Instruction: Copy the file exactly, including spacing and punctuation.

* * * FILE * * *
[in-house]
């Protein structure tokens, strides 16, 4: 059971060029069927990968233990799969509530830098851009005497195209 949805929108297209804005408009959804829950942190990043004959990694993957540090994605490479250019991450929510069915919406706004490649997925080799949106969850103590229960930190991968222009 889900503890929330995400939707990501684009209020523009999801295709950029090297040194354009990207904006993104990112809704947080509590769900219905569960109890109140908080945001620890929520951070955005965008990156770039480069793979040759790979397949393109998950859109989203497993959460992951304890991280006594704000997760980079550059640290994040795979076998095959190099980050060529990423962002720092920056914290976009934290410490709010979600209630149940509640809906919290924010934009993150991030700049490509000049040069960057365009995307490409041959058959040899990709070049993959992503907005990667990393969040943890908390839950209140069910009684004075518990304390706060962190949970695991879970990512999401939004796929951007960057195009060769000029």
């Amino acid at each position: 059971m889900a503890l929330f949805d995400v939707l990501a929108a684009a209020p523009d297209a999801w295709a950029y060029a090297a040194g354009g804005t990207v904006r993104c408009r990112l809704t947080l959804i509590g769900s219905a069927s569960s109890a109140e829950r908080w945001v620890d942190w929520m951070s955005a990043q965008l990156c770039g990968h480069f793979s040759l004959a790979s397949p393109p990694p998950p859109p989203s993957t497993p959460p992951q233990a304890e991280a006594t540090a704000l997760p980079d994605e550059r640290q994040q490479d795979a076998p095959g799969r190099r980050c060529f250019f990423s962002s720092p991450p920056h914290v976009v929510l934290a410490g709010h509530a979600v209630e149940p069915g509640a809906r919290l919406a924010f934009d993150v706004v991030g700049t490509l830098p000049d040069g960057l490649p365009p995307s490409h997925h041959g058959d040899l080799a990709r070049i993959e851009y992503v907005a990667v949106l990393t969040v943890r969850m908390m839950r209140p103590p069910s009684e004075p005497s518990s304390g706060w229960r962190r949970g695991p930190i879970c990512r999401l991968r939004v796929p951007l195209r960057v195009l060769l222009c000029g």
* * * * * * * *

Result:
[in-house]
């Protein structure tokens, strides 16, 4: 059971060029069927990968233990799969509530830098851009005497195209 949805929108297209804005408009959804829950942190990043004959990694993957540090994605490479250019991450929510069915919406706004490649997925080799949106969850103590229960930190991968222009 889900503890929330995400939707990501684009209020523009999801295709950029090297040194354009990207904006993104990112809704947080509590769900219905569960109890109140908080945001620890929520951070955005965008990156770039480069793979040759790979397949393109998950859109989203497993959460992951304890991280006594704000997760980079550059640290994040795979076998095959190099980050060529990423962002720092920056914290976009934290410490709010979600209630149940509640809906919290924010934009993150991030700049490509000049040069960057365009995307490409041959058959040899990709070049993959992503907005990667990393969040943890908390839950209140069910009684004075518990304390706060962190949970695991879970990512999401939004796929951007960057195009060769000029």
């Amino acid at each position: 059971m889900a503890l929330f949805d995400v939707l990501a929108a684009a209020p523009d297209a999801w295709a950029y060029a090297a040194g354009g804005t990207v904006r993104c408009r990112l809704t947080l959804i509590g769900s219905a069927s569960s109890a109140e829950r908080w945001v620890d942190w929520m951070s955005a990043q965008l990156c770039g990968h480069f793979s040759l004959a790979s397949p393109p990694p998950p859109p989203s993957t497993p959460p992951q233990a304890e991280a006594t540090a704000l997760p980079d994605e550059r640290q994040q490479d795979a076998p095959g799969r190099r980050c060529f250019f990423s962002s720092p991450p920056h914290v976009v929510l934290a410490g709010h509530a979600v209630e149940p069915g509640a809906r919290l919406a924010f934009d993150v706004v991030g700049t490509l830098p000049d040069g960057l490649p365009p995307s490409h997925h041959g058959d040899l080799a990709r070049i993959e851009y992503v907005a990667v949106l990393t969040v943890r969850m908390m839950r209140p103590p069910s009684e004075p005497s518990s304390g706060w229960r962190r949970g695991p930190i879970c990512r999401l991968r939004v796929p951007l195209r960057v195009l060769l222009c000029g």